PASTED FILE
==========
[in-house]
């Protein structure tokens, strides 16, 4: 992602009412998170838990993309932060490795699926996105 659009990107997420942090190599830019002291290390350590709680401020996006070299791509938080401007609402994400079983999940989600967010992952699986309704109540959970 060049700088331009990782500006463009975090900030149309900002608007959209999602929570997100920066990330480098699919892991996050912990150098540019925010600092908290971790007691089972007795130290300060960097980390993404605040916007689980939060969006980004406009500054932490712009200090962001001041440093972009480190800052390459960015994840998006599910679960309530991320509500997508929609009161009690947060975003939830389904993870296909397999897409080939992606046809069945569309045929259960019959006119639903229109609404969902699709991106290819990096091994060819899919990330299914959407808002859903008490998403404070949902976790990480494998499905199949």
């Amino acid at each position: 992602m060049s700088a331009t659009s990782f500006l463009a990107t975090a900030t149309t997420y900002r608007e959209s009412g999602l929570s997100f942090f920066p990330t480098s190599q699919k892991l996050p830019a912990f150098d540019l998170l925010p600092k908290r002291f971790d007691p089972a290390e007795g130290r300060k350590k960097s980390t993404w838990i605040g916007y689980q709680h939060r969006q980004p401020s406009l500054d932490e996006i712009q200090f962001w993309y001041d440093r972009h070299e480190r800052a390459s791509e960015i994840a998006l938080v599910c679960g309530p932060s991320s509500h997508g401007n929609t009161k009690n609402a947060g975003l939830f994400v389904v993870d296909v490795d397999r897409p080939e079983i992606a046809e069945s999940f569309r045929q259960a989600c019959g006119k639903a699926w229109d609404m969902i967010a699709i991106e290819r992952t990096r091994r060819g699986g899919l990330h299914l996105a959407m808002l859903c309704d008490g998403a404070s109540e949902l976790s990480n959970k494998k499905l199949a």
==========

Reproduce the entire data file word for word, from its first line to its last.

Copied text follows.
[in-house]
């Protein structure tokens, strides 16, 4: 992602009412998170838990993309932060490795699926996105 659009990107997420942090190599830019002291290390350590709680401020996006070299791509938080401007609402994400079983999940989600967010992952699986309704109540959970 060049700088331009990782500006463009975090900030149309900002608007959209999602929570997100920066990330480098699919892991996050912990150098540019925010600092908290971790007691089972007795130290300060960097980390993404605040916007689980939060969006980004406009500054932490712009200090962001001041440093972009480190800052390459960015994840998006599910679960309530991320509500997508929609009161009690947060975003939830389904993870296909397999897409080939992606046809069945569309045929259960019959006119639903229109609404969902699709991106290819990096091994060819899919990330299914959407808002859903008490998403404070949902976790990480494998499905199949």
């Amino acid at each position: 992602m060049s700088a331009t659009s990782f500006l463009a990107t975090a900030t149309t997420y900002r608007e959209s009412g999602l929570s997100f942090f920066p990330t480098s190599q699919k892991l996050p830019a912990f150098d540019l998170l925010p600092k908290r002291f971790d007691p089972a290390e007795g130290r300060k350590k960097s980390t993404w838990i605040g916007y689980q709680h939060r969006q980004p401020s406009l500054d932490e996006i712009q200090f962001w993309y001041d440093r972009h070299e480190r800052a390459s791509e960015i994840a998006l938080v599910c679960g309530p932060s991320s509500h997508g401007n929609t009161k009690n609402a947060g975003l939830f994400v389904v993870d296909v490795d397999r897409p080939e079983i992606a046809e069945s999940f569309r045929q259960a989600c019959g006119k639903a699926w229109d609404m969902i967010a699709i991106e290819r992952t990096r091994r060819g699986g899919l990330h299914l996105a959407m808002l859903c309704d008490g998403a404070s109540e949902l976790s990480n959970k494998k499905l199949a």